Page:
An Artichokian Metaphor

I am currently in a love-hate relationship.

Right now it is mostly based in hate since artichokes and I are not in good favor with one another.

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Recreating Memories in the Kitchen

I can’t remember exactly when it was, but recently I learned an Italian phrase that I had never heard before: “fare la scarpetta.” Roughly translated “to do the little shoe,” the terms refer to the act of taking a piece of bread and soaking up the remnants of gravy or soup or whatever meal leftovers remain.

Upon investigating, I learned that the “shoe” reference is a metaphorical description of the bread. Like a shoe being dragged in the mud, the bread soaks up the sauce and becomes saturated with flavor. Continue reading

A Vacation Long Overdue

Of late, it seems that any break on the academic calendar could not come soon enough. Last winter, I had five papers and one sit-down exam standing between me and winter break, and this past week I had a to-do with countless things tasks and lots of added stresses making me extremely anxious for a vacation.

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La Carne Non Più: Meat No More

This is one of my favorite stories to share, so please forgive me if you are someone who is hearing it for the bagillionth time.

As many of you know, last spring semester I studied away from the Georgetown Hilltop and relocated to the hillside of Fiesole in Florence, Italy. During those four months abroad, I commuted from my homestay to attend classes at Georgetown’s Tuscan villa, Villa Le Balze. As a homestay, I lived with another female student from the program in the home of a local family. My host mother was the sweetest, tiniest woman, and, as could be expected, she was an incredible cook. Every meal at Flavia’s table reminded me of those Sunday mornings as a child spent with my Italian great grandmothers. Continue reading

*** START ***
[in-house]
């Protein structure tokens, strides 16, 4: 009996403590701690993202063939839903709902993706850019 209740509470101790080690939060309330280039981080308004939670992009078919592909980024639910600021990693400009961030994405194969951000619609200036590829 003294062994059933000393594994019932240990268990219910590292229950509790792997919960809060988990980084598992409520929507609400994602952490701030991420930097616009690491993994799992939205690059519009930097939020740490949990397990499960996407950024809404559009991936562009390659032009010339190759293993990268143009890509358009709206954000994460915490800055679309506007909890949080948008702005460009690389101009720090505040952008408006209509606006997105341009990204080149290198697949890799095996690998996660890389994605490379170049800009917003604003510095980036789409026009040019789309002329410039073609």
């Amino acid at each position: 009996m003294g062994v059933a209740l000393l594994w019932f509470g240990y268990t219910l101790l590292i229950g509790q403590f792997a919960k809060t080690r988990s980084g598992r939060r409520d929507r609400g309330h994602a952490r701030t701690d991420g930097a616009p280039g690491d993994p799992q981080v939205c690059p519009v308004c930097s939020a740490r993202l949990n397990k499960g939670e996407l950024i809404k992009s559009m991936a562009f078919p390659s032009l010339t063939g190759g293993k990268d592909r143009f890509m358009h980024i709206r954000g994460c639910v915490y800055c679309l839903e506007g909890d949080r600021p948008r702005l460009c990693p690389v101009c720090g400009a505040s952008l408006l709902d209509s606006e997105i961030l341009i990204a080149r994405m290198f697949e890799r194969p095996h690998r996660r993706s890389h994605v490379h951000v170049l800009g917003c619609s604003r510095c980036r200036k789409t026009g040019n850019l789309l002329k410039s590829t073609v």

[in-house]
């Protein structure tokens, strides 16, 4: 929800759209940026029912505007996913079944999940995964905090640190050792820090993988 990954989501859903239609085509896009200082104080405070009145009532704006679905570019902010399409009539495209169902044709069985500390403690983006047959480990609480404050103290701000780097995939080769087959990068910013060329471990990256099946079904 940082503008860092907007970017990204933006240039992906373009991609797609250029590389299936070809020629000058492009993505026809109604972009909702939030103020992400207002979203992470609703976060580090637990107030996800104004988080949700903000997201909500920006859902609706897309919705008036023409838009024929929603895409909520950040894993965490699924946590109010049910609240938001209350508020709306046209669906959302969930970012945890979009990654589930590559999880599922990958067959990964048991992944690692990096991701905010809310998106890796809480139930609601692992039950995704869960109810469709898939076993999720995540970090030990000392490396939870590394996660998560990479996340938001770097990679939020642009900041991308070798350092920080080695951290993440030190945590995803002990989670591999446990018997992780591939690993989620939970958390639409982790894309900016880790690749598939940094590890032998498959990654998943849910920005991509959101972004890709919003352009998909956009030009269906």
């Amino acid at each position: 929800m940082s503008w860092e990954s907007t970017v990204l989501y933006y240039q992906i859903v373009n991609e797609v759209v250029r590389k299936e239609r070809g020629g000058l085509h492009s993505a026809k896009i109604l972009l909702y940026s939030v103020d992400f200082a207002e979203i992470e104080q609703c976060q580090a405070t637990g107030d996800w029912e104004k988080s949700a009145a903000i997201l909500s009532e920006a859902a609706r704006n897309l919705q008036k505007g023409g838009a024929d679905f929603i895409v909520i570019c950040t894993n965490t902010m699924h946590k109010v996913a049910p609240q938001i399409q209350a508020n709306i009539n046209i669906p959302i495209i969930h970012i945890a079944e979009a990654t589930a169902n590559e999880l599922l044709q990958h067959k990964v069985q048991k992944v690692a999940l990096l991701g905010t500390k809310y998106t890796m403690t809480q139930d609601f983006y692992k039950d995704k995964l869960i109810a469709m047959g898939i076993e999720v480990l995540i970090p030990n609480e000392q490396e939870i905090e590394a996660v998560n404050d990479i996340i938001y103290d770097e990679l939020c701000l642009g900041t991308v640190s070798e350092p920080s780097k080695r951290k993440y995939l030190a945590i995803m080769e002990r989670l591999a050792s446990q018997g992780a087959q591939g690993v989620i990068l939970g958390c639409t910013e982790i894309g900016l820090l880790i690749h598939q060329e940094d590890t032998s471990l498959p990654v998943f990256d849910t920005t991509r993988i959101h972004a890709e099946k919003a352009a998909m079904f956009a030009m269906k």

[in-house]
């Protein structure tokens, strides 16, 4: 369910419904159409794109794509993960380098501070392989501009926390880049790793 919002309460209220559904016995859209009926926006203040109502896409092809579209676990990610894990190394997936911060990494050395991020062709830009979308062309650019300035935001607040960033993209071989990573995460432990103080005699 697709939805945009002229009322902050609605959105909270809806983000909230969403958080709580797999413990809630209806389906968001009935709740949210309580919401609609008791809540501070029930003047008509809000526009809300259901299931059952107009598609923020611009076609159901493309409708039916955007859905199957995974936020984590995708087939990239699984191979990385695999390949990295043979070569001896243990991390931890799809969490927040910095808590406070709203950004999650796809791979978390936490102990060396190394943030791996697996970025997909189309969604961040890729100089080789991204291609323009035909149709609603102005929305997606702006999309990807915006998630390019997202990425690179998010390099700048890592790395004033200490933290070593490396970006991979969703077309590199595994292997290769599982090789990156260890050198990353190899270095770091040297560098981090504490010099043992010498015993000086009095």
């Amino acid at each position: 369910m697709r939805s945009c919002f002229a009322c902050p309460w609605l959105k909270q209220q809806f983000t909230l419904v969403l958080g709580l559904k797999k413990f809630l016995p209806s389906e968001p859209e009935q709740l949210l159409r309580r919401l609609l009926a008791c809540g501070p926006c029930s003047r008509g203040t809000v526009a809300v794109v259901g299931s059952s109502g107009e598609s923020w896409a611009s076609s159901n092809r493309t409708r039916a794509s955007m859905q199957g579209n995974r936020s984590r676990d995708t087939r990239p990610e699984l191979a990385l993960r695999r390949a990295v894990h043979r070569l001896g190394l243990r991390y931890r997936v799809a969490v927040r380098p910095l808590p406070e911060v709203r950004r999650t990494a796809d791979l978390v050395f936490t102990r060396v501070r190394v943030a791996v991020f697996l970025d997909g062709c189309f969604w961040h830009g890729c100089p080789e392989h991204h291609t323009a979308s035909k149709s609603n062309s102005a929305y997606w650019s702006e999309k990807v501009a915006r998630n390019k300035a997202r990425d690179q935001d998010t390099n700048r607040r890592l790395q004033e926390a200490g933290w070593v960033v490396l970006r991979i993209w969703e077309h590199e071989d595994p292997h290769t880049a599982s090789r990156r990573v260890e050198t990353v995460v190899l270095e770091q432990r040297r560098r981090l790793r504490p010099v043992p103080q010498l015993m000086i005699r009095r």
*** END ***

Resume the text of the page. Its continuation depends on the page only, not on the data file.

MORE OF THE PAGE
La Festa Delle Donne

Ask someone in the United States the significance of the date March 8th and it is likely that the response will be a blank stare and shake of the head. Unbeknownst to the majority of Americans, March 8th is celebrated worldwide as International Women’s Day. Although not recognized as an official holiday by many countries, citizens around the world acknowledge the date as a celebration for women.

The day’s roots were inspired by two events that challenged women’s stereotypical subversive roles in society. The first took place in a New York in 1857 when female garment workers formed a strike to protest the inequity and hardships of their working conditions. Their strike ultimately led to the creation of the first women’s union in America. In a similar fashion, Russian women organized a strike in 1917 to encourage peace and compromise in a time when World War I was raging and the Russian Revolution was on horizon. While there have been a number of other events before, between, and after these two, the strikes in New York and Russia are often credited as the catalysts for the establishment of a global celebration honoring women. Continue reading

Le Donne Italiane e Berlusconi

Although Italian prime minister Silvio Berlusconi may have a lot of women sharing his bed, le donne italiane are not his biggest fans.

In recent weeks, Berlusconi has garnered significant worldwide attention for his involvement with a eighteen year old dancer named Ruby. Caught in the act once again, the prime minister’s relationship with the woman is yet another misstep in his growing list of controversy.  Although his political leadership and character certainly garners attention, his arrogant and derogatory opinions about women have amassed equal, if not more, worldwide scrutiny.